Repotting must be performed periodically on all bonsai when their root system has filled the pot. The reasons for repotting are to supply your tree with fresh soil, and to encourage a more compact Japanese Maple Bonsai Tree root system. As a rule, most deciduous trees require repotting every two or three years, while evergreens only need to be repotted every four or five years. Since trees grow at different rates, this schedule will not always hold true, therefore, you should examine your tree's root system each year to determine if it has become pot-bound. In most cases, the potting process is easy and safe if performed properly and at the right time of the year. Repotting should be done in mid-summer. The tree, along with all of its soil, should be removed from the pot. The outer and bottom most fourth of the tree's root mass should be removed. This is done by raking the soil away then pruning back the roots. In most cases it is not good to prune back more than one fourth of the tree's root mass. After this, the tree can be placed back in its original pot or into another. The pot should have screen placed over the drainage holes. Then, a thin layer of small gravel is placed in the bottom of the pot for drainage purposes. On top of this gravel is placed the new fresh soil. Place a layer of well-draining soil which is sufficient enough to elevate the tree to its previous height in the pot. After placing the tree back in the pot, the area left vacant by the pruned root mass should be filled in with fresh soil. This fresh soil should be worked in around and under the root mass in such a manner as to avoid leaving any air pockets. After repotting, your bonsai should be thoroughly water. This can be achieved by submerging the entire pot in a tub of water. Moss or other ground covers can be used to cover the surface of the pot to help prevent soil erosion when watering.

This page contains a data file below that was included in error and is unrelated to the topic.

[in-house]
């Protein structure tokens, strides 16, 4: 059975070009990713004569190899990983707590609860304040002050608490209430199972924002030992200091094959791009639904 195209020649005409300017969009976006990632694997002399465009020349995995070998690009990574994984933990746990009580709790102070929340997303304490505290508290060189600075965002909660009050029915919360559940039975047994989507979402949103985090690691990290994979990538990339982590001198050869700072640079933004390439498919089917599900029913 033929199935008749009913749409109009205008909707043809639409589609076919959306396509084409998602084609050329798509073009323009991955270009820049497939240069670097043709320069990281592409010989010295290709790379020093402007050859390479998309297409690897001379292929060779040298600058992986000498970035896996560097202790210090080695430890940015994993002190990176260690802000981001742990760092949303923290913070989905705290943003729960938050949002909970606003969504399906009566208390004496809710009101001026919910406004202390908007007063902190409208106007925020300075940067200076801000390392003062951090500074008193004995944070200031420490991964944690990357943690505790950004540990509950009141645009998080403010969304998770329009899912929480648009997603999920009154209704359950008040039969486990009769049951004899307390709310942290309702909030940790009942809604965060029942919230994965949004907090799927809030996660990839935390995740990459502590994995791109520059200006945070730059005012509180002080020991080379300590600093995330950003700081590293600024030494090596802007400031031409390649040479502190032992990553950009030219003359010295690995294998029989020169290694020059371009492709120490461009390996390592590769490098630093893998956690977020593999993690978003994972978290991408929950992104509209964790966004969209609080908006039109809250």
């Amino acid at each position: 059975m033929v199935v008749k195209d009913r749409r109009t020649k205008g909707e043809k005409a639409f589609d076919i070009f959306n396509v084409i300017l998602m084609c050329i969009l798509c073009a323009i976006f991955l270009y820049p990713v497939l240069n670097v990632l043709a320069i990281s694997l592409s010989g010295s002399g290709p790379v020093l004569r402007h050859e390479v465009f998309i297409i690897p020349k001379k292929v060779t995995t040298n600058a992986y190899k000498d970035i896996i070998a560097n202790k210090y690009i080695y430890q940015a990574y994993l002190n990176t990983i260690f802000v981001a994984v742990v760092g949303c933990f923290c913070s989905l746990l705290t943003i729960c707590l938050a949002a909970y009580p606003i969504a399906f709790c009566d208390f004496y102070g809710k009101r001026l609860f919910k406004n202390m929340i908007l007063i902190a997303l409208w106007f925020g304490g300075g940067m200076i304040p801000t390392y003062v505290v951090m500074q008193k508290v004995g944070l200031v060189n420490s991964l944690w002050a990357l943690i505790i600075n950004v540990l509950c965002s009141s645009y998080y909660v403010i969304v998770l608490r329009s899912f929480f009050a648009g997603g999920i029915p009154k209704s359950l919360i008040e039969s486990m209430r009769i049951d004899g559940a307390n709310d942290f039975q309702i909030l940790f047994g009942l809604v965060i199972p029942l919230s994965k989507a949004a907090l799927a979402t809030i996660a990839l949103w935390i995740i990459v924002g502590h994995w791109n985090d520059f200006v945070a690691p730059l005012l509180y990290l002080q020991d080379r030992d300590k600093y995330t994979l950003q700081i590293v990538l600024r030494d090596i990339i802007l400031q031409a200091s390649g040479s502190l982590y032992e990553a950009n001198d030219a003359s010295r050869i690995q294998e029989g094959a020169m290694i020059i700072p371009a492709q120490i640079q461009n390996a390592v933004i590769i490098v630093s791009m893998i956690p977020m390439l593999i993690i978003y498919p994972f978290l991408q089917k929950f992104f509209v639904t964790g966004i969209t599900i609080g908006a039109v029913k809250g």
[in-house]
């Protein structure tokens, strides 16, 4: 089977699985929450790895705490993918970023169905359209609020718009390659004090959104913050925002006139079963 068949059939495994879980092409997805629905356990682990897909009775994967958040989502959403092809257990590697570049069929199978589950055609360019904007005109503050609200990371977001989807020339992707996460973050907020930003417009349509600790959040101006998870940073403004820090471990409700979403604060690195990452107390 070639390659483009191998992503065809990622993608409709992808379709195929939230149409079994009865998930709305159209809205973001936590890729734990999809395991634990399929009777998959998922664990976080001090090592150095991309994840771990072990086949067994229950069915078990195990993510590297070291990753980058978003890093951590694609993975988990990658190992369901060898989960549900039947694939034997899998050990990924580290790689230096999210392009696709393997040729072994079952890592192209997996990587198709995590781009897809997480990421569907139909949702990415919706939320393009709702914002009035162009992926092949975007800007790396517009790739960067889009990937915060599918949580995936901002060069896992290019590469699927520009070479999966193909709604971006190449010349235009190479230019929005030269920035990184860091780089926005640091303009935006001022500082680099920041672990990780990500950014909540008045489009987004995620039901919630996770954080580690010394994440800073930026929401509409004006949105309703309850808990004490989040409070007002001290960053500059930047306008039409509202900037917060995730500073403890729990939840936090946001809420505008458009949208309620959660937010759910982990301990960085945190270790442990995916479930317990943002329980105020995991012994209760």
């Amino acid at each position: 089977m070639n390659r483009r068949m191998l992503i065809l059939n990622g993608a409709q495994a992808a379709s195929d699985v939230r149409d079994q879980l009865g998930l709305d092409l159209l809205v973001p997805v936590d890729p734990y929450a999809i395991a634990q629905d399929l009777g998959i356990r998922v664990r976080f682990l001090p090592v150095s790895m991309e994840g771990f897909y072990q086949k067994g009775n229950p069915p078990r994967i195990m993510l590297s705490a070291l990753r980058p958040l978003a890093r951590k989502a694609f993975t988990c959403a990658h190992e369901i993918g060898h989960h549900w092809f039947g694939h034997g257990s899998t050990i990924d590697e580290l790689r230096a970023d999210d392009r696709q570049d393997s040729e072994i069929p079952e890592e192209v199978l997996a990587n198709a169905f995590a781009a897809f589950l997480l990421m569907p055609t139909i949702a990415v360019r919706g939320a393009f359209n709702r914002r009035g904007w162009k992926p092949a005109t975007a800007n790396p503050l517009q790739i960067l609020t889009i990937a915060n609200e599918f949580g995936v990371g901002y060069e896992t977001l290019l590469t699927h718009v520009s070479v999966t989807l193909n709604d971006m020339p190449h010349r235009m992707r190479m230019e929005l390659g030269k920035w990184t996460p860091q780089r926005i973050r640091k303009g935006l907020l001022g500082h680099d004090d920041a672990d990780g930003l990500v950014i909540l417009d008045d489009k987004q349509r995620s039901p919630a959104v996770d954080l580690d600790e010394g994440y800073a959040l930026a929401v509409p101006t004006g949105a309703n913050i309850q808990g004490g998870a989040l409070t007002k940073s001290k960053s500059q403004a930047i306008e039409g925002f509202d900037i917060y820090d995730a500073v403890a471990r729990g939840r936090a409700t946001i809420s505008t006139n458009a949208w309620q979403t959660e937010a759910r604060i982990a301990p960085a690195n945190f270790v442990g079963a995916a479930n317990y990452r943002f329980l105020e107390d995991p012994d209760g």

Insects and Disease
Since your bonsai is a normal tree, only miniature, it can be treated for insects and diseases the same as any other tree. If you discover any insects or diseases, go to your local Walmart of Home Depot to buy a spray that kills insects but does not harm your plant.

 

IMPORTANT *TAKE NOTE FOR CARE*

 

                                                 Watering Bonsai